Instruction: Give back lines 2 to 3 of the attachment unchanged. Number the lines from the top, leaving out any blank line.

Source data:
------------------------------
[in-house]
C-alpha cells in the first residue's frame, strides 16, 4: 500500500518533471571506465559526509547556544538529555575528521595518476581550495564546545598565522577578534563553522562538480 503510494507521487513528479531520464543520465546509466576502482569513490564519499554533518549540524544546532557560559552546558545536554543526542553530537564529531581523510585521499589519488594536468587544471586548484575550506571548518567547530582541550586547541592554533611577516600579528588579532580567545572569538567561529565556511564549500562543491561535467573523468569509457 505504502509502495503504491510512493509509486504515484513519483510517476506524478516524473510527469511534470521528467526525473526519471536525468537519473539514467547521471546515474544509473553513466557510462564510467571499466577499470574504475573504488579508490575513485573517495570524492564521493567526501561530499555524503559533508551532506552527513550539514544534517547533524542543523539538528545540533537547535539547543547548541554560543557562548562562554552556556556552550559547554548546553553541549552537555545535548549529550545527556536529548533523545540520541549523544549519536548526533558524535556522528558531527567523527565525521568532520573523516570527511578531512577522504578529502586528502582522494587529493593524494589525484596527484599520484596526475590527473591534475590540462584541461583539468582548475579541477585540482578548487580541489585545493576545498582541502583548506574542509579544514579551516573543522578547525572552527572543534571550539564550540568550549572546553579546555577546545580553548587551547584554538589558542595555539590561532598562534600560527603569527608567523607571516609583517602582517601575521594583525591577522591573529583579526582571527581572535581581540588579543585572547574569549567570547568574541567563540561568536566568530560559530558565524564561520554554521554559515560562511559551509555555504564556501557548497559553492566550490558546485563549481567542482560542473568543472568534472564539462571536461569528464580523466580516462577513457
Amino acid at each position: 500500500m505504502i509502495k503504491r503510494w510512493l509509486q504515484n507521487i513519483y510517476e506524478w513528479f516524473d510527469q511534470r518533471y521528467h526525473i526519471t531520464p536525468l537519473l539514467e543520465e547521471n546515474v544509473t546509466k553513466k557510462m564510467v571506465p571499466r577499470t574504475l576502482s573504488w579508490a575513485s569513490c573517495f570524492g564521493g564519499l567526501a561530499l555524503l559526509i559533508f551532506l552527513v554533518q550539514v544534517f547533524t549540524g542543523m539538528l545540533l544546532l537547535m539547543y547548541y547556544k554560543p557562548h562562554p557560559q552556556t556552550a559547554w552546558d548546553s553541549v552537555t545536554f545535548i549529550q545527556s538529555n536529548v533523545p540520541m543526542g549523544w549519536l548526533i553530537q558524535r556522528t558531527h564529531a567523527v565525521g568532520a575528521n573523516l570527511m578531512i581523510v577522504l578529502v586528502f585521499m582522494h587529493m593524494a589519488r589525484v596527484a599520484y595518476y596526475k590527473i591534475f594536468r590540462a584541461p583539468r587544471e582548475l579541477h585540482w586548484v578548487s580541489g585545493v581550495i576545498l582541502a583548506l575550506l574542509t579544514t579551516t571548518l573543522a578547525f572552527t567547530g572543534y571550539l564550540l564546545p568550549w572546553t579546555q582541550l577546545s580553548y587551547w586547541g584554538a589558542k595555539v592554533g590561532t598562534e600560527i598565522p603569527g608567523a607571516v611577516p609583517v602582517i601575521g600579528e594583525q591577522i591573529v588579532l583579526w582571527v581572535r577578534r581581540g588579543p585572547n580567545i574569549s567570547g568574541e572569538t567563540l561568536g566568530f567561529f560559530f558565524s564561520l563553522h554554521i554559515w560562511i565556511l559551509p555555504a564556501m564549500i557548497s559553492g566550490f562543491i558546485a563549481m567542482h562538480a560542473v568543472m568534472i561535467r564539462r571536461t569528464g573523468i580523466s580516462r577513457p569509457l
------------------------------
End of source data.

C-alpha cells in the first residue's frame, strides 16, 4: 500500500518533471571506465559526509547556544538529555575528521595518476581550495564546545598565522577578534563553522562538480 503510494507521487513528479531520464543520465546509466576502482569513490564519499554533518549540524544546532557560559552546558545536554543526542553530537564529531581523510585521499589519488594536468587544471586548484575550506571548518567547530582541550586547541592554533611577516600579528588579532580567545572569538567561529565556511564549500562543491561535467573523468569509457 505504502509502495503504491510512493509509486504515484513519483510517476506524478516524473510527469511534470521528467526525473526519471536525468537519473539514467547521471546515474544509473553513466557510462564510467571499466577499470574504475573504488579508490575513485573517495570524492564521493567526501561530499555524503559533508551532506552527513550539514544534517547533524542543523539538528545540533537547535539547543547548541554560543557562548562562554552556556556552550559547554548546553553541549552537555545535548549529550545527556536529548533523545540520541549523544549519536548526533558524535556522528558531527567523527565525521568532520573523516570527511578531512577522504578529502586528502582522494587529493593524494589525484596527484599520484596526475590527473591534475590540462584541461583539468582548475579541477585540482578548487580541489585545493576545498582541502583548506574542509579544514579551516573543522578547525572552527572543534571550539564550540568550549572546553579546555577546545580553548587551547584554538589558542595555539590561532598562534600560527603569527608567523607571516609583517602582517601575521594583525591577522591573529583579526582571527581572535581581540588579543585572547574569549567570547568574541567563540561568536566568530560559530558565524564561520554554521554559515560562511559551509555555504564556501557548497559553492566550490558546485563549481567542482560542473568543472568534472564539462571536461569528464580523466580516462577513457
Amino acid at each position: 500500500m505504502i509502495k503504491r503510494w510512493l509509486q504515484n507521487i513519483y510517476e506524478w513528479f516524473d510527469q511534470r518533471y521528467h526525473i526519471t531520464p536525468l537519473l539514467e543520465e547521471n546515474v544509473t546509466k553513466k557510462m564510467v571506465p571499466r577499470t574504475l576502482s573504488w579508490a575513485s569513490c573517495f570524492g564521493g564519499l567526501a561530499l555524503l559526509i559533508f551532506l552527513v554533518q550539514v544534517f547533524t549540524g542543523m539538528l545540533l544546532l537547535m539547543y547548541y547556544k554560543p557562548h562562554p557560559q552556556t556552550a559547554w552546558d548546553s553541549v552537555t545536554f545535548i549529550q545527556s538529555n536529548v533523545p540520541m543526542g549523544w549519536l548526533i553530537q558524535r556522528t558531527h564529531a567523527v565525521g568532520a575528521n573523516l570527511m578531512i581523510v577522504l578529502v586528502f585521499m582522494h587529493m593524494a589519488r589525484v596527484a599520484y595518476y596526475k590527473i591534475f594536468r590540462a584541461p583539468r587544471e582548475l579541477h585540482w586548484v578548487s580541489g585545493v581550495i576545498l582541502a583548506l575550506l574542509t579544514t579551516t571548518l573543522a578547525f572552527t567547530g572543534y571550539l564550540l564546545p568550549w572546553t579546555q582541550l577546545s580553548y587551547w586547541g584554538a589558542k595555539v592554533g590561532t598562534e600560527i598565522p603569527g608567523a607571516v611577516p609583517v602582517i601575521g600579528e594583525q591577522i591573529v588579532l583579526w582571527v581572535r577578534r581581540g588579543p585572547n580567545i574569549s567570547g568574541e572569538t567563540l561568536g566568530f567561529f560559530f558565524s564561520l563553522h554554521i554559515w560562511i565556511l559551509p555555504a564556501m564549500i557548497s559553492g566550490f562543491i558546485a563549481m567542482h562538480a560542473v568543472m568534472i561535467r564539462r571536461t569528464g573523468i580523466s580516462r577513457p569509457l